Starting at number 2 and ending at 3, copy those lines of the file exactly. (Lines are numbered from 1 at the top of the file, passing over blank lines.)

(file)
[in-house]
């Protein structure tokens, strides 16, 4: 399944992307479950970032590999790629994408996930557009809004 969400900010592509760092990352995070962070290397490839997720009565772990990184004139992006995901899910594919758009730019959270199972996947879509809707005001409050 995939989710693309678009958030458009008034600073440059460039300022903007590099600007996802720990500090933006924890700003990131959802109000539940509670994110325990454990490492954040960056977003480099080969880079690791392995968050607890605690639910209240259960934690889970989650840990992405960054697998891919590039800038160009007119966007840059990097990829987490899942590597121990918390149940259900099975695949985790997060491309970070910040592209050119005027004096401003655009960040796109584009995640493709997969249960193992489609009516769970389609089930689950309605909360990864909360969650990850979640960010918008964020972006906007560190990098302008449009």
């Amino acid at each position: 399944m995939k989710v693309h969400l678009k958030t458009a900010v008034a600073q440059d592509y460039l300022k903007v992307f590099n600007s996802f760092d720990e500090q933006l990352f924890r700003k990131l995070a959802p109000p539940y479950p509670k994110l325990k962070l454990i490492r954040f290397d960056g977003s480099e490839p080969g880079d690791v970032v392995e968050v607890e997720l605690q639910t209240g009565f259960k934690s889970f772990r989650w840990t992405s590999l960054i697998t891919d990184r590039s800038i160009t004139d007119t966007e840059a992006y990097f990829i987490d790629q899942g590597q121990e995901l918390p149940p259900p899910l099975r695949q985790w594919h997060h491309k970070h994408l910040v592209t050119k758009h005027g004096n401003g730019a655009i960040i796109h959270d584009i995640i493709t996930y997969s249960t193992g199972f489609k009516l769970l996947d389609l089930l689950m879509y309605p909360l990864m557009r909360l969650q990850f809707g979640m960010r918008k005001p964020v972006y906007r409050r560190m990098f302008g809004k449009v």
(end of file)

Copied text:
């Protein structure tokens, strides 16, 4: 399944992307479950970032590999790629994408996930557009809004 969400900010592509760092990352995070962070290397490839997720009565772990990184004139992006995901899910594919758009730019959270199972996947879509809707005001409050 995939989710693309678009958030458009008034600073440059460039300022903007590099600007996802720990500090933006924890700003990131959802109000539940509670994110325990454990490492954040960056977003480099080969880079690791392995968050607890605690639910209240259960934690889970989650840990992405960054697998891919590039800038160009007119966007840059990097990829987490899942590597121990918390149940259900099975695949985790997060491309970070910040592209050119005027004096401003655009960040796109584009995640493709997969249960193992489609009516769970389609089930689950309605909360990864909360969650990850979640960010918008964020972006906007560190990098302008449009």
């Amino acid at each position: 399944m995939k989710v693309h969400l678009k958030t458009a900010v008034a600073q440059d592509y460039l300022k903007v992307f590099n600007s996802f760092d720990e500090q933006l990352f924890r700003k990131l995070a959802p109000p539940y479950p509670k994110l325990k962070l454990i490492r954040f290397d960056g977003s480099e490839p080969g880079d690791v970032v392995e968050v607890e997720l605690q639910t209240g009565f259960k934690s889970f772990r989650w840990t992405s590999l960054i697998t891919d990184r590039s800038i160009t004139d007119t966007e840059a992006y990097f990829i987490d790629q899942g590597q121990e995901l918390p149940p259900p899910l099975r695949q985790w594919h997060h491309k970070h994408l910040v592209t050119k758009h005027g004096n401003g730019a655009i960040i796109h959270d584009i995640i493709t996930y997969s249960t193992g199972f489609k009516l769970l996947d389609l089930l689950m879509y309605p909360l990864m557009r909360l969650q990850f809707g979640m960010r918008k005001p964020v972006y906007r409050r560190m990098f302008g809004k449009v």